There's pretty much a marketplace for anything nowadays. So, it was only a matter of time before the world of the super-rich was targeted with startups offering Uber-style services for private jets and yachts.
But while yachts and private planes might be in the realm of the 1 percent, companies in the space are promising their services will make hiring these luxury forms of transport cheaper and easier.
"If you think about the hotel industry before the internet, you would have to go through travel guides or Yellow Pages then call them up. Then booking.com came around and provided an aggregator for all the hotels," Livio Quintavalle, chief operating officer of Marinanow, told CNBC by phone ahead of the Web Summit tech conference in Dublin, where the company will be on show.
"So we said why don't we do the same thing for booking spaces for boats in marinas."
Marinanow is an Italian company founded in 2012 by three people who used to work in a marina. They saw the difficulty of booking a berth in a marina and launched this service to simplify it. The company is also branching out into offering yachts and other boats for hire.
It works on a similar concept to booking.com where a marina or owner of a berth can post a vacant space on Marinanow and people are able to book it. Boat owners can put their water vehicle up for hire. Marinanow says there are 1,500 marinas in the Mediterranean Sea and it has about 1,300 on its service. Around 400 of those are affiliated, meaning Marinanow gets a commission from the booking. Quintavalle says the company is looking to expand that.
It's clearly an area with some demand as Marinanow is not alone in the space. Sailo and Boatbound are two peer-to-peer marketplace services for people to rent boats.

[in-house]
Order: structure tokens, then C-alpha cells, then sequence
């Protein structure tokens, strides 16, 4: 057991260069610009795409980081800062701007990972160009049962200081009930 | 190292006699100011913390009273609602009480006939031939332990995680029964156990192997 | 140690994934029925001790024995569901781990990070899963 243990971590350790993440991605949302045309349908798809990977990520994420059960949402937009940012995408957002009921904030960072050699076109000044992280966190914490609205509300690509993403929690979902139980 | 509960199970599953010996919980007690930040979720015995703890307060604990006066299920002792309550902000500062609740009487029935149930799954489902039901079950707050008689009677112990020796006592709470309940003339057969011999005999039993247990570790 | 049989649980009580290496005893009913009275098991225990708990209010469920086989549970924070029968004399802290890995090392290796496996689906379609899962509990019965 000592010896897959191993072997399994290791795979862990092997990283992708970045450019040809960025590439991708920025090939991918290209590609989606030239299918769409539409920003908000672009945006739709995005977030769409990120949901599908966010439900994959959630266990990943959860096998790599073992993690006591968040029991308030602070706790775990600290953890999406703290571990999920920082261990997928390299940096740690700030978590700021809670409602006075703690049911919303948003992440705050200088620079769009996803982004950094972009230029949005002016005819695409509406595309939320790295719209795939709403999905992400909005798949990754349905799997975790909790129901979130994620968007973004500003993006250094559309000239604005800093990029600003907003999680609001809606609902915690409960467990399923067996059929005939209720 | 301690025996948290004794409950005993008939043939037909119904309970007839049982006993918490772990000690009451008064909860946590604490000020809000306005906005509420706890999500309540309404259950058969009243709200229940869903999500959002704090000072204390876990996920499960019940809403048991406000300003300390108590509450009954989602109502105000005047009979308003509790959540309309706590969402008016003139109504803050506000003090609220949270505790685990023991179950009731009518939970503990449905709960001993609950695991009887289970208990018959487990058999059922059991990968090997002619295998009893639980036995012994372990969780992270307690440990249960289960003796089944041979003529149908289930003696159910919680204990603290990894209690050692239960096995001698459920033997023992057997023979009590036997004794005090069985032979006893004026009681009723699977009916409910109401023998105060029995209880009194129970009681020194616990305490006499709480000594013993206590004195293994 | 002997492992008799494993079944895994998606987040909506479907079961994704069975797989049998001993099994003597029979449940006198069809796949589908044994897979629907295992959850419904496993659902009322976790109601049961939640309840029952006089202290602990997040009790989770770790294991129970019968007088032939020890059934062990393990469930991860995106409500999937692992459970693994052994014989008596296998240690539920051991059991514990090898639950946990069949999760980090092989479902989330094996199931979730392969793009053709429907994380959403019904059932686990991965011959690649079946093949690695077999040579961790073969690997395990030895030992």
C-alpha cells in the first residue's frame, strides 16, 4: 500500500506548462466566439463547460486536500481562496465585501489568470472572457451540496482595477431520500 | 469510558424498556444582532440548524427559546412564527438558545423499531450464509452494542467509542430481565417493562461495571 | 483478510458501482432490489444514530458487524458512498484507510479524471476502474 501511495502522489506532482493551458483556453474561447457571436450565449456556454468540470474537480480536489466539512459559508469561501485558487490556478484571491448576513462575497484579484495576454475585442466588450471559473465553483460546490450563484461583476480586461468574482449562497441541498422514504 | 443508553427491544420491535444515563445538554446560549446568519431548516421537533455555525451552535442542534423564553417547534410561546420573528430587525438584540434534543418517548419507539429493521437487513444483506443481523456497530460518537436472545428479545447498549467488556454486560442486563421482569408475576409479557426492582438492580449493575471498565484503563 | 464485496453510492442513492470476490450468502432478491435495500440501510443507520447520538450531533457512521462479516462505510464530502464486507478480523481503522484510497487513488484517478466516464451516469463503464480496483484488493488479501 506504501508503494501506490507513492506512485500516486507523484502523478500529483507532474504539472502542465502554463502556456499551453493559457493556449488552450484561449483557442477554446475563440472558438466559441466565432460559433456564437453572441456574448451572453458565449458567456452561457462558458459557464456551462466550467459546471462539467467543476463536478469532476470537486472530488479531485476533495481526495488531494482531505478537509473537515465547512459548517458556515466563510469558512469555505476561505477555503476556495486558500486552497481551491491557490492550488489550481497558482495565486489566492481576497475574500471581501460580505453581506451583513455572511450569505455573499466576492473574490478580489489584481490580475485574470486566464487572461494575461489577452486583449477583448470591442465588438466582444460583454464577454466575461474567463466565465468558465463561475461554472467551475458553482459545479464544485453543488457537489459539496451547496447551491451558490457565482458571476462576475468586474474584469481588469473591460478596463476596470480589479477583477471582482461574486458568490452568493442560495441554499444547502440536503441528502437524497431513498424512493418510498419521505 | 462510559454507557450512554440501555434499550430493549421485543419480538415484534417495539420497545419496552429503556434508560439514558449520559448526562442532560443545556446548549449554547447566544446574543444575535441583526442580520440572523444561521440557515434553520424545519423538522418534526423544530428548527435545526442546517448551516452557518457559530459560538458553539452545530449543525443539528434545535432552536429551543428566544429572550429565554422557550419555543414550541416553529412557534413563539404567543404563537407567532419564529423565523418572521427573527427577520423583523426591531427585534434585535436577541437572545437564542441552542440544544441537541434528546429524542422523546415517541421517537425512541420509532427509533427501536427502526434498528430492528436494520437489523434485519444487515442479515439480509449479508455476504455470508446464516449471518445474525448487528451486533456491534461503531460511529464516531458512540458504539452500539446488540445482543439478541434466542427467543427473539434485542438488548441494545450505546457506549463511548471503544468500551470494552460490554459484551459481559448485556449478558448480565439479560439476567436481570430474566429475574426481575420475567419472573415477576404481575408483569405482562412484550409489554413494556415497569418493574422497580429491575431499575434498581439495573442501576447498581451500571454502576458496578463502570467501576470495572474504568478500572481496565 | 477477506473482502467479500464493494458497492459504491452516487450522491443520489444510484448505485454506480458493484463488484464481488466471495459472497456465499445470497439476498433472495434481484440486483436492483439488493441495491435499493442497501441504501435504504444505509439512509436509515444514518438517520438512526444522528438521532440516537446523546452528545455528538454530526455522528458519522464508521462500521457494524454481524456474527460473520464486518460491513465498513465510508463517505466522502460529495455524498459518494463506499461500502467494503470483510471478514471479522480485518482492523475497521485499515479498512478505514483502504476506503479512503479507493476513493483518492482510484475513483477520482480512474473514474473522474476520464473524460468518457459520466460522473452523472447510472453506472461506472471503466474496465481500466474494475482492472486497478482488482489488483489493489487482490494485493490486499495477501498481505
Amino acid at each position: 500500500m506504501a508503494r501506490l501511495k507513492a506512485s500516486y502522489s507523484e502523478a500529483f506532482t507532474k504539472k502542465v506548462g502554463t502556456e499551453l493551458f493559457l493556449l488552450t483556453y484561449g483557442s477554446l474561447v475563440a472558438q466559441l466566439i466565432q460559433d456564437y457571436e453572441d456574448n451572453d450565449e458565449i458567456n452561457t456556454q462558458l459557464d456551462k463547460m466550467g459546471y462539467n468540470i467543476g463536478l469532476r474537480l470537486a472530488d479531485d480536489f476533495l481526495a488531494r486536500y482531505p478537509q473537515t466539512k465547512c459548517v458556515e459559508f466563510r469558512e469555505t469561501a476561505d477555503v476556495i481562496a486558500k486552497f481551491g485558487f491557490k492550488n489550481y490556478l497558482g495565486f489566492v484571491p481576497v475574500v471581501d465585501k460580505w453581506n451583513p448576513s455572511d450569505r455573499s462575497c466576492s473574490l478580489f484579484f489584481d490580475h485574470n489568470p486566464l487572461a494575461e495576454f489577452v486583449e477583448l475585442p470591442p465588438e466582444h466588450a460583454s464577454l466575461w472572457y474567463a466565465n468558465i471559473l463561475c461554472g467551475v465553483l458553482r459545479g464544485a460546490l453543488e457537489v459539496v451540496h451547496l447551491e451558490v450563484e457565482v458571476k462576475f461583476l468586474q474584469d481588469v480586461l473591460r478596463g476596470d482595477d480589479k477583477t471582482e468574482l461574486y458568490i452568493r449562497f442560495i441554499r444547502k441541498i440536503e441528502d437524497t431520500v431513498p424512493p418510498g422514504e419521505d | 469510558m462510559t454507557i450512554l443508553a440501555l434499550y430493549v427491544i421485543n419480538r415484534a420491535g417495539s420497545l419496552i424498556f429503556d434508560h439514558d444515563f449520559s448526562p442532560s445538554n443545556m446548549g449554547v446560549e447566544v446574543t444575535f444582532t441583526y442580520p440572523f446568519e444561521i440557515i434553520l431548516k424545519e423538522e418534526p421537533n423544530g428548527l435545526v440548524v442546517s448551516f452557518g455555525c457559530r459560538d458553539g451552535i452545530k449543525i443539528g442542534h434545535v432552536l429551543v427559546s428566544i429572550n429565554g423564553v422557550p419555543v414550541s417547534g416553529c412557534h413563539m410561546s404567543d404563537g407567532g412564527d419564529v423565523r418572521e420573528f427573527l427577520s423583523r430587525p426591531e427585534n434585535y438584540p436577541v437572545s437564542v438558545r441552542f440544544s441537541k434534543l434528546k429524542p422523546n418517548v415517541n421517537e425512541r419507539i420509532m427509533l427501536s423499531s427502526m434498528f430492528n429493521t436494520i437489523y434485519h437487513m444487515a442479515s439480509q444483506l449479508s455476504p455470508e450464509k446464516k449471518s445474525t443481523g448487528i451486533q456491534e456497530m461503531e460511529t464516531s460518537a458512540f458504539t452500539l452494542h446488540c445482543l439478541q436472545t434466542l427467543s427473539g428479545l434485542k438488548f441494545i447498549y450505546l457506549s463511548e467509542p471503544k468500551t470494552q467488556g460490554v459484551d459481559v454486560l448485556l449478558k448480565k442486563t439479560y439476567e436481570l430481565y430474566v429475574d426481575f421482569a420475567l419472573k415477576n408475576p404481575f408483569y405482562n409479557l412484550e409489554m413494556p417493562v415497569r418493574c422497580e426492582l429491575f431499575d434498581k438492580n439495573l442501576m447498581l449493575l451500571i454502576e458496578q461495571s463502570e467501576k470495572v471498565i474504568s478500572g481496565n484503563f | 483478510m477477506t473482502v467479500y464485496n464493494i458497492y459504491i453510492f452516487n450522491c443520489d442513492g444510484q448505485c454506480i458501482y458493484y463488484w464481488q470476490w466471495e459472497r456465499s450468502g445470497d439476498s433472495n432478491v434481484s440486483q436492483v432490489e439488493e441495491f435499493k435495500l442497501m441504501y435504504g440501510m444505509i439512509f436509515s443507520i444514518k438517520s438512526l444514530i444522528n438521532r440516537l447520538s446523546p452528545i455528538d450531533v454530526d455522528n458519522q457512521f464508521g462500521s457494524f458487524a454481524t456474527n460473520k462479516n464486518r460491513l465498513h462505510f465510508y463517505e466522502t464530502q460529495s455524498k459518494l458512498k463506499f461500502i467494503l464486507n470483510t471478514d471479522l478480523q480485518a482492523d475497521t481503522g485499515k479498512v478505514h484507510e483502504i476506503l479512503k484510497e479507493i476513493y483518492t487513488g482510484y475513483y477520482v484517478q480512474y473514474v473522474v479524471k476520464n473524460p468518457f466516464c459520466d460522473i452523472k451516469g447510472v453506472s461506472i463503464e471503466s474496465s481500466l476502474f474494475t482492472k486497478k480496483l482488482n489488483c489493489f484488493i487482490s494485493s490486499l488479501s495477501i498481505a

And it's not just yachts and boats that have entered the so-called sharing economy. Stratajet allows people to get real-time pricing for private jets and order them via the website. Founded by an ex-Royal Air Force and British army pilot, the idea, similar to that of Marinanow, was to solve the difficult booking process for jets and open up the elitist world of private travel.
"Over the past five years, we've seen the travel industry all being online with real-time pricing. This one last piece of transport, which is kind of a private members club, is totally inaccessible," Jonathan Nicol, CEO and founder of Stratajet, told CNBC in an interview.
"If you want to find out how much a private jet will cost you, you have to go through this process of using telephones and talking to several people. Why don't we fix that problem?," he said.
Nicol said there are 15 different fees behind booking a private jet and only one of those is the cost of the plane. Sorting all of those out can be difficult, he said.
The founder has spent the last few years getting private jet operators on board the service and launched the consumer facing operation three weeks ago. It is available in 44 countries with a U.S. launch in two weeks.
Whilst both Marinanow and Stratajet might be seen as services for the super rich, their founders argue that it's opening up the once-closed exclusive travel methods and making it cheaper.
Stratajet says that it's able to offer cheaper flights as it can identify so-called empty legs or partial empty legs - where a jet will not be carrying any passengers but still has to fly to a place. Those are often cheaper and can be purchased for the price of "two or three business class tickets," according to Nicol.
"So if you have four people travelling, a partial empty leg can make it cheaper than getting four business class tickets," Nicol said.
Stratajet and Marinanow both have initial venture capital backing and are looking to raise more, but admit that educating people about their services will be the challenge in industries that have been particularly insular.
"Private jets aren't for everybody. We know 5 percent of people travel business class. Regularly flying private jets, that will always be the preserve of the wealth, but every now and then with your mates to do something special, why not?," Nicol said.